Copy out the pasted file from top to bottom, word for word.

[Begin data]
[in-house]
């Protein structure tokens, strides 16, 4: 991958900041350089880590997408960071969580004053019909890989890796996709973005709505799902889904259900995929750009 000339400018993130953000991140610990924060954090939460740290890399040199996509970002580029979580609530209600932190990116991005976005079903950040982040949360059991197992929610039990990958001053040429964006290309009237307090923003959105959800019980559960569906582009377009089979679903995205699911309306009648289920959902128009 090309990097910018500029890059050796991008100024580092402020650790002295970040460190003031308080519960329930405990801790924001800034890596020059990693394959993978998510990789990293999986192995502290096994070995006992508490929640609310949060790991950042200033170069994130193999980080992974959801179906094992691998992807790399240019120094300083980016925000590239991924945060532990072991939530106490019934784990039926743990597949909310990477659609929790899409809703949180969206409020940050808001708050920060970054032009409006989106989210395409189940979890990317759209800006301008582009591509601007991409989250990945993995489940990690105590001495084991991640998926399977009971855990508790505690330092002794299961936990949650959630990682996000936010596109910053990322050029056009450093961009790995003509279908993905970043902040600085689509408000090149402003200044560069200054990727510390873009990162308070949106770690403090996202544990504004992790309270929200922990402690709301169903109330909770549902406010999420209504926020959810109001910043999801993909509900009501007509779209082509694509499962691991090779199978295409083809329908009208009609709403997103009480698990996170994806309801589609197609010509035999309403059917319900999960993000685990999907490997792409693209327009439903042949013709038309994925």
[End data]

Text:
[in-house]
């Protein structure tokens, strides 16, 4: 991958900041350089880590997408960071969580004053019909890989890796996709973005709505799902889904259900995929750009 000339400018993130953000991140610990924060954090939460740290890399040199996509970002580029979580609530209600932190990116991005976005079903950040982040949360059991197992929610039990990958001053040429964006290309009237307090923003959105959800019980559960569906582009377009089979679903995205699911309306009648289920959902128009 090309990097910018500029890059050796991008100024580092402020650790002295970040460190003031308080519960329930405990801790924001800034890596020059990693394959993978998510990789990293999986192995502290096994070995006992508490929640609310949060790991950042200033170069994130193999980080992974959801179906094992691998992807790399240019120094300083980016925000590239991924945060532990072991939530106490019934784990039926743990597949909310990477659609929790899409809703949180969206409020940050808001708050920060970054032009409006989106989210395409189940979890990317759209800006301008582009591509601007991409989250990945993995489940990690105590001495084991991640998926399977009971855990508790505690330092002794299961936990949650959630990682996000936010596109910053990322050029056009450093961009790995003509279908993905970043902040600085689509408000090149402003200044560069200054990727510390873009990162308070949106770690403090996202544990504004992790309270929200922990402690709301169903109330909770549902406010999420209504926020959810109001910043999801993909509900009501007509779209082509694509499962691991090779199978295409083809329908009208009609709403997103009480698990996170994806309801589609197609010509035999309403059917319900999960993000685990999907490997792409693209327009439903042949013709038309994925």